I love getting reader suggestions, this one via LinkedIn and a first from this reader. Given the quality of the article, I hope for many more. His recommendation is an 2009 article by Jonah Lehrer at the New Yorker magazine about “that famous marshmallow study” – full description inside.
The study and its path to, perhaps, a better knowledge of self-control, are interesting enough and make for a great read. That said, what I love about “science-ish” articles and always highlight here are the quality of the questions being asked, the soundness and relevance of the experimental methods, the same about the assumptions, or how the researchers deal with data that sometimes confront the original premises – and if and how they change their minds and develop true knowledge. I’ve written this quote here before, but I never get tired of repeating it: “The most interesting phrase in Science is not ‘Eureka’, it’s ‘Hmm, that’s strange…’ “ – And if that is not very much linked to investment research, then I’m in the wrong field.
So please read on! You have two choices: you can read the article immediately if you click in the “Read more” link to the right, or you can wait until I come back and get… Ah, never mind.
This study is so famous that I even saw some of the experiment’s video footage at the HBS PLD course I took recently. It’s basically like this: kids, one at a time, are given a choice between a marshmallow now or two if they wait some undisclosed amount of time, then are left alone with the single marshmallow within eyesight and reach. Of course they’re being filmed and that generated some of the most poignant and fun scientific videos ever (you can get a sense of it via the replicated experiment in the video below). Anyway, unsurprisingly, most kids can’t wait and eat the marshmallow quickly no matter how hard they try to avoid temptation, but a not-so-small bunch do wait for 15 minutes (the experiment’s standardized wait period, after which the adult comes back with another marshmallow).
Two things are very important in the article and, in a faster and shallower version, in the video above: One, the “patient” kids crave the treat just as much as the others, but they trick themselves into waiting by distracting themselves – and, the study also shows, this might be a teachable trait. Two, when the same kids were observed at varying ages now into their 40’s – yes, the same kids – the “high delay” kids are more successful, have had better SAT scores by far, are leaner, have had fewer drug problems (if any) and so on and so forth.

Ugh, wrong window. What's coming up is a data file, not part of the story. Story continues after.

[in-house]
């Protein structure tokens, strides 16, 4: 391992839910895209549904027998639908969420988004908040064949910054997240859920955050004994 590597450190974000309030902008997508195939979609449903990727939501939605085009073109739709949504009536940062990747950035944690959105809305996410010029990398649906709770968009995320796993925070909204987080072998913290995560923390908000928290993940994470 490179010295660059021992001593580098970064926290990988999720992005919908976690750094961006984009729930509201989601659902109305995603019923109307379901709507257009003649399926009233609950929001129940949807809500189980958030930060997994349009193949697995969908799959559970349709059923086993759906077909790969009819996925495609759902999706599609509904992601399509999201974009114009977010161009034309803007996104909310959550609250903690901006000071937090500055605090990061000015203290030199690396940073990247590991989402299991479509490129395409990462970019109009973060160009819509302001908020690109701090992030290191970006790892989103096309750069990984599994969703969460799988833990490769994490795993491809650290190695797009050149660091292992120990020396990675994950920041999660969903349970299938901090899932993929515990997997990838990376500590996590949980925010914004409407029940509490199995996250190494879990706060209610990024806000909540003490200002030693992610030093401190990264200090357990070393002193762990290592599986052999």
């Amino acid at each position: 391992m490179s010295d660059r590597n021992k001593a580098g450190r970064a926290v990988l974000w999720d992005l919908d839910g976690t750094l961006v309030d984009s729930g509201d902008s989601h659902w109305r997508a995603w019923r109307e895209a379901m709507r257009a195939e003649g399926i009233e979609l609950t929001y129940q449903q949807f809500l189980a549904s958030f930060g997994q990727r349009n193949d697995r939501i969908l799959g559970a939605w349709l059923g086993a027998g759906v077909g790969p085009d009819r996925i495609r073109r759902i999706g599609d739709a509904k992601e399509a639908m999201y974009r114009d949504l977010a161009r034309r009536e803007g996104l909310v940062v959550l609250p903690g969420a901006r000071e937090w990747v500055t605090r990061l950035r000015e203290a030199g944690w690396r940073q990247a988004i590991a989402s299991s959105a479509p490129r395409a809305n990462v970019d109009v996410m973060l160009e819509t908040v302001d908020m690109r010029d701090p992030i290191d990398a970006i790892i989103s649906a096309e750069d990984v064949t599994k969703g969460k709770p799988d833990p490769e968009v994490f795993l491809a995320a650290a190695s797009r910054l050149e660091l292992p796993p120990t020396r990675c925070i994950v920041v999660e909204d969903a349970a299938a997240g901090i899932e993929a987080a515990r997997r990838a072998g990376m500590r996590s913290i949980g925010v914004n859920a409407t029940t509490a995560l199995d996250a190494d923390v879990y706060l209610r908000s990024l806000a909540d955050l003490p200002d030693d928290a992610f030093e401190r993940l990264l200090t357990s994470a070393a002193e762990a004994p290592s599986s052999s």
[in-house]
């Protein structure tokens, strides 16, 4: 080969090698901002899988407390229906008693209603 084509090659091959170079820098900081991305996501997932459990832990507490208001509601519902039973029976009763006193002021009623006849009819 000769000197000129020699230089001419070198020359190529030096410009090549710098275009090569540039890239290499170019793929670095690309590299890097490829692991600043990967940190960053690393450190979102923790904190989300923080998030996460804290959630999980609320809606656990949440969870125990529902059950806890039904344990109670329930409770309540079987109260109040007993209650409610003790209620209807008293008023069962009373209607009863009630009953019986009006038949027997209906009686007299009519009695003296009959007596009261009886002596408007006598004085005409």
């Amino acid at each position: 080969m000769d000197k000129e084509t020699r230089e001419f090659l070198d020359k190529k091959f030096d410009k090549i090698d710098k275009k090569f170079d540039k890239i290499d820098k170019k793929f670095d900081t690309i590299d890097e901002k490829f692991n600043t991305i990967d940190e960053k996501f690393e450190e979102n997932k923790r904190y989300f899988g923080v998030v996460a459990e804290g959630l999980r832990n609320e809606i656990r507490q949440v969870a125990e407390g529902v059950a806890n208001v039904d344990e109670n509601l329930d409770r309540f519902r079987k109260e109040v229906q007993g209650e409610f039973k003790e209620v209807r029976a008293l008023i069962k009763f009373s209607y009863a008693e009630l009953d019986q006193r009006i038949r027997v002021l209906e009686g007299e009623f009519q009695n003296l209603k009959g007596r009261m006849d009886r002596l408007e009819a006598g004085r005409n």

In terms of the quality of the questions, methods, assumptions and intellectual honesty in this study (or these studies more accurately), the researchers initially had to deal with the immense weight of “tradition” in their research field (Psychology), both in the body of work and beliefs until then and in the experimental methods, and then had to deal with their own shortcomings and initial assumptions being proven wrong and so on. The fact that this group of people seem to be advancing or helping advance this particular subset of knowledge for so long is quite an achievement. It’s easy to fall into traps such as overconfidence, hubris, lack of motivation and so on. That also relates to investment, or at least to people who have experienced tremendous success in our field.
Finally, the reader sent me this article last Friday, and that same day I got an email from the New Yorker with Jonah Lehrer’s new article, called “Why Smart People Are Stupid“. It was very interesting reading this one – about how smart people actually have more problems with psychological biases and traps than the rest of the world. The reason is that they rely on shortcuts/ models that have worked before just as much as everyone else, but then “justify” their mistakes via elaborate introspection and post-fact “analysis” – of what was largely subconscious behavior. So in a way smart people detect biases in others more easily, but have a hard time remembering (or believing) they’re just as subject to them.
While the “self-control” issue of the 2009 article and marshmallow tests appears to be somewhat improvable, with large positive impact in our lives, another huge area of potential problems (biases etc.) seems to elude even the smartest, most self-aware minds. As Daniel Kahneman himself puts it, after decades of brilliant work in this field: “My intuitive thinking is just as prone to overconfidence, extreme predictions, and the planning fallacy as it was before I made a study of these issues.”